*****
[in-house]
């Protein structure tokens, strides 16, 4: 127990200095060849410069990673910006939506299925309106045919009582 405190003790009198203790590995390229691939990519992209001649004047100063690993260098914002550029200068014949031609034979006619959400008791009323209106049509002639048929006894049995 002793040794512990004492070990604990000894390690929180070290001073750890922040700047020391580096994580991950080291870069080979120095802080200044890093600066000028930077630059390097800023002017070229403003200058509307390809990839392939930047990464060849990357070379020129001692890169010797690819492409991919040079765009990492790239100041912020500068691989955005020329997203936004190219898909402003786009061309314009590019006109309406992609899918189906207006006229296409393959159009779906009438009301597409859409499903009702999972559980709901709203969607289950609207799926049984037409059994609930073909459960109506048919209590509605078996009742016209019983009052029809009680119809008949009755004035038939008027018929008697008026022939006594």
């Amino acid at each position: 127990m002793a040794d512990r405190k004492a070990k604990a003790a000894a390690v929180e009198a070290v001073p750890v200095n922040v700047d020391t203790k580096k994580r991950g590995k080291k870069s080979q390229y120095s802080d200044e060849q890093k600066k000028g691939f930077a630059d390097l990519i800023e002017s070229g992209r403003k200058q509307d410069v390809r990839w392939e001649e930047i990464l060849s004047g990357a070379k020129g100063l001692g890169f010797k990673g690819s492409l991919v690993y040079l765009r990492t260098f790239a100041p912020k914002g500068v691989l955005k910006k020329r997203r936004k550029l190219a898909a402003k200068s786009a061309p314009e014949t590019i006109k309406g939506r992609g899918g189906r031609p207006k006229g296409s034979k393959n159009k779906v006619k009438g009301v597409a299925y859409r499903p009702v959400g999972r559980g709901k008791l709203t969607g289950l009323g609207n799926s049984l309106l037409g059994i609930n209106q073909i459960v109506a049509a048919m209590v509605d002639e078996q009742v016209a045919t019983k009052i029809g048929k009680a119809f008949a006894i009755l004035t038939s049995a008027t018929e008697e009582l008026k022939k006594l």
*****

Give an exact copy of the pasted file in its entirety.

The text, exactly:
[in-house]
């Protein structure tokens, strides 16, 4: 127990200095060849410069990673910006939506299925309106045919009582 405190003790009198203790590995390229691939990519992209001649004047100063690993260098914002550029200068014949031609034979006619959400008791009323209106049509002639048929006894049995 002793040794512990004492070990604990000894390690929180070290001073750890922040700047020391580096994580991950080291870069080979120095802080200044890093600066000028930077630059390097800023002017070229403003200058509307390809990839392939930047990464060849990357070379020129001692890169010797690819492409991919040079765009990492790239100041912020500068691989955005020329997203936004190219898909402003786009061309314009590019006109309406992609899918189906207006006229296409393959159009779906009438009301597409859409499903009702999972559980709901709203969607289950609207799926049984037409059994609930073909459960109506048919209590509605078996009742016209019983009052029809009680119809008949009755004035038939008027018929008697008026022939006594």
């Amino acid at each position: 127990m002793a040794d512990r405190k004492a070990k604990a003790a000894a390690v929180e009198a070290v001073p750890v200095n922040v700047d020391t203790k580096k994580r991950g590995k080291k870069s080979q390229y120095s802080d200044e060849q890093k600066k000028g691939f930077a630059d390097l990519i800023e002017s070229g992209r403003k200058q509307d410069v390809r990839w392939e001649e930047i990464l060849s004047g990357a070379k020129g100063l001692g890169f010797k990673g690819s492409l991919v690993y040079l765009r990492t260098f790239a100041p912020k914002g500068v691989l955005k910006k020329r997203r936004k550029l190219a898909a402003k200068s786009a061309p314009e014949t590019i006109k309406g939506r992609g899918g189906r031609p207006k006229g296409s034979k393959n159009k779906v006619k009438g009301v597409a299925y859409r499903p009702v959400g999972r559980g709901k008791l709203t969607g289950l009323g609207n799926s049984l309106l037409g059994i609930n209106q073909i459960v109506a049509a048919m209590v509605d002639e078996q009742v016209a045919t019983k009052i029809g048929k009680a119809f008949a006894i009755l004035t038939s049995a008027t018929e008697e009582l008026k022939k006594l």